Over the course of the trilogy it is Arki's arc that shows the clearest development.  At the start we had the awkward, bookish civilian in company with soldiers so coarse their funniest story concerned the death of a colleague beneath the mountainous prostitute whose suffocating favours were his particular predilection.  By the last few pages Arki has grown into a far more worldly and resourceful individual prepared to take up arms and brave any danger alongside the soldiers whose grudging respect he has earned.  Still nervous and squeamish - he nonetheless has learnt that mercy has consequences and does not flinch when it is his turn to stick the knife in. I am reminded, as Arki is, of how miserable and barren his life had really been before he fell in with Braylar. Life without companionship is more a matter of existence than living and there is no companionship quite like that of soldiers facing the most desperate of circumstances, knit together into a corporate being by discipline, training and such loyalty that they will lay down their lives for their comrades.

Salyards paints a vivid picture of the crude coarse camaraderie of fighting men, of a military spirit buckled to the point of breaking by the sledgehammer blows of adversity, and of an unlikely hero who finds his place, indeed his family, in the middle of a battlefield where far more than the Syldoon Empire is at stake.    It was with a certain serendipity that my favourite iPhone playlist (The one titled "Sad shit that I like") tripped round to play Dire Strait's "Brothers in Arms" just as I reached a crucial rain filled point in the perils that beset Braylar, Arki et al.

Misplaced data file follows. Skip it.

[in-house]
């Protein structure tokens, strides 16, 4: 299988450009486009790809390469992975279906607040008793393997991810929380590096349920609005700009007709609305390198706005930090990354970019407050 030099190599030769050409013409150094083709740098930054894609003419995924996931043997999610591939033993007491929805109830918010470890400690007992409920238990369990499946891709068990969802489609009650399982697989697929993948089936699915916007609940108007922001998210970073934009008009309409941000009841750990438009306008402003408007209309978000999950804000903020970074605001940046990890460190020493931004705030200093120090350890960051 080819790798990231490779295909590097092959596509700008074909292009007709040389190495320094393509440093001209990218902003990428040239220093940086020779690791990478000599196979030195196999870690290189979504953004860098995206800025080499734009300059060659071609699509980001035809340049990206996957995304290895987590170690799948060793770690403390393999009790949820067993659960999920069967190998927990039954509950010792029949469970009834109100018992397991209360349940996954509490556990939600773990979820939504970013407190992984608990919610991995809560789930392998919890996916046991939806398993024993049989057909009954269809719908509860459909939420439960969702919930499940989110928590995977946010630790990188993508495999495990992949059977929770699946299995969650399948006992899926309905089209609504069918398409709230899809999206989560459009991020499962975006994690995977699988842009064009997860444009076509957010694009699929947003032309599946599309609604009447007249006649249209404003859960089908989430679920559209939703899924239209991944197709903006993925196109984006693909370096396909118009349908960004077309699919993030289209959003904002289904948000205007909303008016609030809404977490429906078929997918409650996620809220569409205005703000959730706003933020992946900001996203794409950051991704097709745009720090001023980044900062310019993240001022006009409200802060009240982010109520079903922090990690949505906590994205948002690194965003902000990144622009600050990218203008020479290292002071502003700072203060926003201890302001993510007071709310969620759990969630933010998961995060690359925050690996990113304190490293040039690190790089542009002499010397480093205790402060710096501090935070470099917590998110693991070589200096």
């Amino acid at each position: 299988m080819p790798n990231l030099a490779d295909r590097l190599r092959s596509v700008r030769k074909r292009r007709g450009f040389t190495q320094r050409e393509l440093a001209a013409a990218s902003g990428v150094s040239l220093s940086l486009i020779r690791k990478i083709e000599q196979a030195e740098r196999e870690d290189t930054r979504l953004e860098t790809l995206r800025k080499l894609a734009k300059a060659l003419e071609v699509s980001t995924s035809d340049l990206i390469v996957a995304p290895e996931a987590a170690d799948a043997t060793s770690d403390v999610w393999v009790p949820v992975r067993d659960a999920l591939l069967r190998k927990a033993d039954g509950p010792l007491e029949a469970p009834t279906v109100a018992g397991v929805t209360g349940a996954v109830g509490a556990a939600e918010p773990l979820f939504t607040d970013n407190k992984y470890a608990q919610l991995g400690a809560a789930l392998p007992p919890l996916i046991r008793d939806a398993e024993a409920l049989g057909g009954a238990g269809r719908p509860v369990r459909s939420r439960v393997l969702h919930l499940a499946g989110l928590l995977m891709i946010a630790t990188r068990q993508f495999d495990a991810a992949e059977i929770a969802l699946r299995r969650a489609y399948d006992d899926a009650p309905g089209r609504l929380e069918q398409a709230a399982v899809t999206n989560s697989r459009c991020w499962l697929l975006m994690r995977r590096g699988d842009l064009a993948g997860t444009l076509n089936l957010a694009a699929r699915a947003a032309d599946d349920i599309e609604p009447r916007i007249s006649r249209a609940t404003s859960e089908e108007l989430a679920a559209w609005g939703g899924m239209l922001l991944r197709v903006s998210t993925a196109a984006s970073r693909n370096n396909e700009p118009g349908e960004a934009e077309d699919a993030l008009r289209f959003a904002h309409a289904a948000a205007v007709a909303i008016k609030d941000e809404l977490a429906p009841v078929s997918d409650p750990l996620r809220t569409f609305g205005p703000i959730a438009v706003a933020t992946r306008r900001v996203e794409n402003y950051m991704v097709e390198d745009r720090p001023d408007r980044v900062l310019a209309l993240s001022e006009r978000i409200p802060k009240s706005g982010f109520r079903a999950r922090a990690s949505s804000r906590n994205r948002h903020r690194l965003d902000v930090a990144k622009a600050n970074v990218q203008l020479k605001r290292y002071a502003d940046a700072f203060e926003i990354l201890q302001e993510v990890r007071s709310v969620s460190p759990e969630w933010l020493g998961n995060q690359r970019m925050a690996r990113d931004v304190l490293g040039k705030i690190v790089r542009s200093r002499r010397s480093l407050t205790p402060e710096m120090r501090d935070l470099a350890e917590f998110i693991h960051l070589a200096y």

The trilogy is called Bloodsounder's arc and it is only as I write this that I see the meaning of that title.  For it is not just the flail that carries the name Bloodsounder!  The story may be told by Arki, but this is the story of Braylar Killcoin, one time son, brother, nephew, but above all else he is Syldoon.